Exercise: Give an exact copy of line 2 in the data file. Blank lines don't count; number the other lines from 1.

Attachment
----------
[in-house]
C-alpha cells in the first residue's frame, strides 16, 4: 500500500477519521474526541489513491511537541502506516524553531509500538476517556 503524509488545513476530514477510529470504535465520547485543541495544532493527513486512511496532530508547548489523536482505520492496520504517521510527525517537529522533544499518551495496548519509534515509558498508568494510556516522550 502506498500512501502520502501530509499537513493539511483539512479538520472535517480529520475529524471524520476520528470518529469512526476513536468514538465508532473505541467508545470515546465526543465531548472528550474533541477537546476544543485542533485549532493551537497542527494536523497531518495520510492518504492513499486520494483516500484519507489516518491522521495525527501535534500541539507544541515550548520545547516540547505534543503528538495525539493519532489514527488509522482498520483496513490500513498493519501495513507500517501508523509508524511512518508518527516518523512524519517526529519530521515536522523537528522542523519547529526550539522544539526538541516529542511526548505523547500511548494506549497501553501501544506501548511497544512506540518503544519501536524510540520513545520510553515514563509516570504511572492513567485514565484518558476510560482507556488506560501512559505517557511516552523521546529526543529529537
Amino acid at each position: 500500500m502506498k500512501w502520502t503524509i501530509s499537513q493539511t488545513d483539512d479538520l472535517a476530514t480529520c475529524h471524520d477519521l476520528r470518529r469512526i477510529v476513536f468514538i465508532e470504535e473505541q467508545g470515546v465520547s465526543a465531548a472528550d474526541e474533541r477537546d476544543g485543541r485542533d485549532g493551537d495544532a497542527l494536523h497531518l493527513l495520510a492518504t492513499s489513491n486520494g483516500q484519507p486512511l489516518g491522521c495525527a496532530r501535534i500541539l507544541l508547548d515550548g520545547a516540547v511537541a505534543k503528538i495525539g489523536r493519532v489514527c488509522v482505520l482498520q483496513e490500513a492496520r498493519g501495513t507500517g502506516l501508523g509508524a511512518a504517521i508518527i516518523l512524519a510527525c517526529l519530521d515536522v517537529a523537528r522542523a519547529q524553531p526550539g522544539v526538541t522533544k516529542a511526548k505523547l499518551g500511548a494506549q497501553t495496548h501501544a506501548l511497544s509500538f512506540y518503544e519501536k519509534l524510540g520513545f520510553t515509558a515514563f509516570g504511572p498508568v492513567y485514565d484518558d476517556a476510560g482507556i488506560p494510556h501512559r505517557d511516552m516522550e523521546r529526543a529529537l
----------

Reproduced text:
C-alpha cells in the first residue's frame, strides 16, 4: 500500500477519521474526541489513491511537541502506516524553531509500538476517556 503524509488545513476530514477510529470504535465520547485543541495544532493527513486512511496532530508547548489523536482505520492496520504517521510527525517537529522533544499518551495496548519509534515509558498508568494510556516522550 502506498500512501502520502501530509499537513493539511483539512479538520472535517480529520475529524471524520476520528470518529469512526476513536468514538465508532473505541467508545470515546465526543465531548472528550474533541477537546476544543485542533485549532493551537497542527494536523497531518495520510492518504492513499486520494483516500484519507489516518491522521495525527501535534500541539507544541515550548520545547516540547505534543503528538495525539493519532489514527488509522482498520483496513490500513498493519501495513507500517501508523509508524511512518508518527516518523512524519517526529519530521515536522523537528522542523519547529526550539522544539526538541516529542511526548505523547500511548494506549497501553501501544506501548511497544512506540518503544519501536524510540520513545520510553515514563509516570504511572492513567485514565484518558476510560482507556488506560501512559505517557511516552523521546529526543529529537